Between 1400 and 1500, the production by craftsmen of "fidei" (pasta in the local dialect) became quite widespread in Liguria, as demonstrated by the founding of the Corporation of Pasta-Makers in 1546 (the oldest surviving document of this guild, however, dates from 1571) in Naples. In 1574 a similar guild was founded in Genoa, three years later, the "Regolazione dell'Arte dei Maestri Fidelari" (Rules for the Pasta-Masters' Art Corporation) were drawn up in Savona.

In 1584, the author Giordano Bruno quotes a Neapolitan saying, " è cascato il maccarone dentro il formaggio " (the maccherone has fallen into the cheese).

Various types of pasta, including long hollow tubes, are mentioned in the 15th century records of Italian and Dominican monasteries. By the 17th century, pasta had become part of the daily diet throughout Italy because it was economical, readily available and versatile.

17th and 18thcentury

In the 17th century, especially in Naples, population growth was aggravating the problems of food accessibility, until a small technological revolution made it possible to produce pasta at a much lower price. Pasta thus became the food of the people. Naples 's vicinity to the sea (as was the case of Liguria and Sicily) facilitated drying, a process which allowed pasta to be conserved for an extended period of time. The harbour facilities also made it possible to export the new dried pasta all over Italy.

Previously, pasta was made by mixing semolina dough by foot. The pasta maker sat on a long bench and used his feet to mix and knead the dough. The king of Naples, Ferdinando II, hired a famous engineer (Cesare Spadaccini) to improve the procedure. The new system consisted of adding boiling water to freshly-ground flour, and kneading by foot was replaced by a machine made of bronze that perfectly imitated the work done by man.

In 1740, the city of Venice issued Paolo Adami a license to open the first pasta factory. The machinery was simple enough. It consisted of an iron press, powered by several young boys. In 1763, the Duke of Parma, Don Ferdinando of Bourbon, gave Stefano Lucciardi of Sarzana the right to a 10 year-monopoly for the production of dried pasta - "Genoa-style" - in the city of Parma.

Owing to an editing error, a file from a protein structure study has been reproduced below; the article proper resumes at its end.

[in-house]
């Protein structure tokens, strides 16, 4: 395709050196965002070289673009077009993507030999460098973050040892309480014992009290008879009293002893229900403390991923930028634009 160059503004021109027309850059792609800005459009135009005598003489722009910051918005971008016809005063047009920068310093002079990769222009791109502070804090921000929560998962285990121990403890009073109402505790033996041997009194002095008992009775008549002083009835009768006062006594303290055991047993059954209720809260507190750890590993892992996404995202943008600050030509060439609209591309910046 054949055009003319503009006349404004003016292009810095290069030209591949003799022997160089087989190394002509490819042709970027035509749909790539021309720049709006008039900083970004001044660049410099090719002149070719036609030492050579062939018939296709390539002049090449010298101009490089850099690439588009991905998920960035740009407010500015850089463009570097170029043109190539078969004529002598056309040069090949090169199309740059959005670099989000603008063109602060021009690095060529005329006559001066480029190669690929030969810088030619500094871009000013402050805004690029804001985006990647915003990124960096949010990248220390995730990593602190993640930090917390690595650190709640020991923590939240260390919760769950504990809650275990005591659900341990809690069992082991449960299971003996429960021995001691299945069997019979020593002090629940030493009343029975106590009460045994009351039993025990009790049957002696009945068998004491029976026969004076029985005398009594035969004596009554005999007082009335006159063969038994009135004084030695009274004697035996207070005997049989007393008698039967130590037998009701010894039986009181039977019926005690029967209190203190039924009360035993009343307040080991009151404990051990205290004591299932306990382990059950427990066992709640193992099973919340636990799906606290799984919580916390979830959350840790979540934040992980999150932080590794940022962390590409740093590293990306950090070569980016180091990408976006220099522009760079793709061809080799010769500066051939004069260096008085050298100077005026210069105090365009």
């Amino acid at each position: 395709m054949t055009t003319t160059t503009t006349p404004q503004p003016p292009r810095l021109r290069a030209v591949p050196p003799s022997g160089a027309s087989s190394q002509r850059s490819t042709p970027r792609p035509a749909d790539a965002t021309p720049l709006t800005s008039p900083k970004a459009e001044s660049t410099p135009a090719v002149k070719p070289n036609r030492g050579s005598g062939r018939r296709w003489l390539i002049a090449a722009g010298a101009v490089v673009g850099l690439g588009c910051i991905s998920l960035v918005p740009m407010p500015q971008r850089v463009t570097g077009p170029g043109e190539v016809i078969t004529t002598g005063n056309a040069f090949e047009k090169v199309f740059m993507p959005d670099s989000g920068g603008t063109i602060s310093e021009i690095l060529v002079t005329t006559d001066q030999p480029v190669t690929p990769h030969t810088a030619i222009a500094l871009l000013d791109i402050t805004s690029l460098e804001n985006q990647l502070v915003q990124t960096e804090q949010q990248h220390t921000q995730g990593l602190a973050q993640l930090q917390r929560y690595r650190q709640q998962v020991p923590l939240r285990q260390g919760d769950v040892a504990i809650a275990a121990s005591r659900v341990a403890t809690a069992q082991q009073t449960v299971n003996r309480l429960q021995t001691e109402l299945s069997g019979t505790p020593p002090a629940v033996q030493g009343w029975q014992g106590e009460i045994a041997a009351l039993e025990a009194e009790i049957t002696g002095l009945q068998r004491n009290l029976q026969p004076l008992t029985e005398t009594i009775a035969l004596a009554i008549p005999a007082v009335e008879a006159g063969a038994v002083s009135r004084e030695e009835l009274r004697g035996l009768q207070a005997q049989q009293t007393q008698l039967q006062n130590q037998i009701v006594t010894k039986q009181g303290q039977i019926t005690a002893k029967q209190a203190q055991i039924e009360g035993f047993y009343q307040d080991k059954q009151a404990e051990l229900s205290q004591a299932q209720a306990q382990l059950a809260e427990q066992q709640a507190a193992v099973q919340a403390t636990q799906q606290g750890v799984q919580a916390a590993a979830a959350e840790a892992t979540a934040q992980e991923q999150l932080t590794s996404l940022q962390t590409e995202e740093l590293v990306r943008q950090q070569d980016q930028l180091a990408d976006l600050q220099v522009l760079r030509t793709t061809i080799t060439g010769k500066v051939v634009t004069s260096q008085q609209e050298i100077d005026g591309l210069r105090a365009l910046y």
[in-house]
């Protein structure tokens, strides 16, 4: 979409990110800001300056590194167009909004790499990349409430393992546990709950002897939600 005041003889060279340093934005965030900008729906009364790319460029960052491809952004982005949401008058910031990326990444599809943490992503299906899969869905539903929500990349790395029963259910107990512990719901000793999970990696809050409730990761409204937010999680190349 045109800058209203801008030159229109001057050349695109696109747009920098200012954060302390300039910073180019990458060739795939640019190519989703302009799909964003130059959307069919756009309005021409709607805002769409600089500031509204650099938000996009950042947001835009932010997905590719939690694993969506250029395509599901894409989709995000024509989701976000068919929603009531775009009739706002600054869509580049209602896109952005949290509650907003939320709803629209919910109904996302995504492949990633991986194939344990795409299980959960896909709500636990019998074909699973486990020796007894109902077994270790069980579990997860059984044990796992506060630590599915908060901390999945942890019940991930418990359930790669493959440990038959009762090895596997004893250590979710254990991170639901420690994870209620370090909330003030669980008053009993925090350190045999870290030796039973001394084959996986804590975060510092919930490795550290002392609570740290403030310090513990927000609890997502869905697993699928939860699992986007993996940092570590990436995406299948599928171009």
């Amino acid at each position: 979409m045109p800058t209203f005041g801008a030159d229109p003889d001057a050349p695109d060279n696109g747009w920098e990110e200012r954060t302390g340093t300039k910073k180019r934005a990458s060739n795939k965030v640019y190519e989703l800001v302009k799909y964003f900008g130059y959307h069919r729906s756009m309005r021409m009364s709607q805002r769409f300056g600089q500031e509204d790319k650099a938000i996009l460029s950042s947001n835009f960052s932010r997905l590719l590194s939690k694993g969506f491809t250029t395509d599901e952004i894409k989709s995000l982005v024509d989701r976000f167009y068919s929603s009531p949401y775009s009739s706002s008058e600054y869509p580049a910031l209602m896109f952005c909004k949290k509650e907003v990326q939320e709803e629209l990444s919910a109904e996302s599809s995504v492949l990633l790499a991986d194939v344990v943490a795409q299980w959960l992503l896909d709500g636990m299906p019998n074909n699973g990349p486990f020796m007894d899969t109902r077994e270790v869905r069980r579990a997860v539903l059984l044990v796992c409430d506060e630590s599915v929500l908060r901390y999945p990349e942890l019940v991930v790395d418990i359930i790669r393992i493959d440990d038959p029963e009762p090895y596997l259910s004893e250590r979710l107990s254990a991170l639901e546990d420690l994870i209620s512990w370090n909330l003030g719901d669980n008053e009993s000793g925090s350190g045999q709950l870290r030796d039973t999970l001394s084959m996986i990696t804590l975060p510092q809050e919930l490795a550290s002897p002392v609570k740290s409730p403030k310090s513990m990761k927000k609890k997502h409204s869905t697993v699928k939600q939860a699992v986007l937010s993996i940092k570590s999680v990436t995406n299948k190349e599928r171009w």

In 1766 the corpse of Saint Stephen is found in a kneading-trough where he had been buried. For this reason he becomes the protector saint of pasta makers.

In his diary, Travels in Italy (from 1787), Goethe defines maccheroni as "a delicate pasta, made with fine semolina, heavily worked, boiled and cut into various shapes".

He also describes delightful episodes of Neapolitan life, giving an account of the work of the maccheronari who, at the corner of almost every road, "busily make maccheroni, especially on days when you must renounce to eat meat, using their pans filled with boiling oil. They sell their product so incredibly well that thousands of people carry their meal away in pieces of paper".

19th century pasta seller (Source)


Until the end of the 18th century pasta had been eaten without seasoning or with cheese. The first mention of using tomato dated back to the 17th century. It was imported into Spain from the New World, and later spread throughout Europe, finding an ideal climate for cultivation in the Mediterranean countries. But tomato didn't become a common ingredient in Italian cooking until the end of the 18th century. At first, the tomato was considered an ornamental plant, and believed to be poisonous (the plant is, the fruit, the tomato, is not).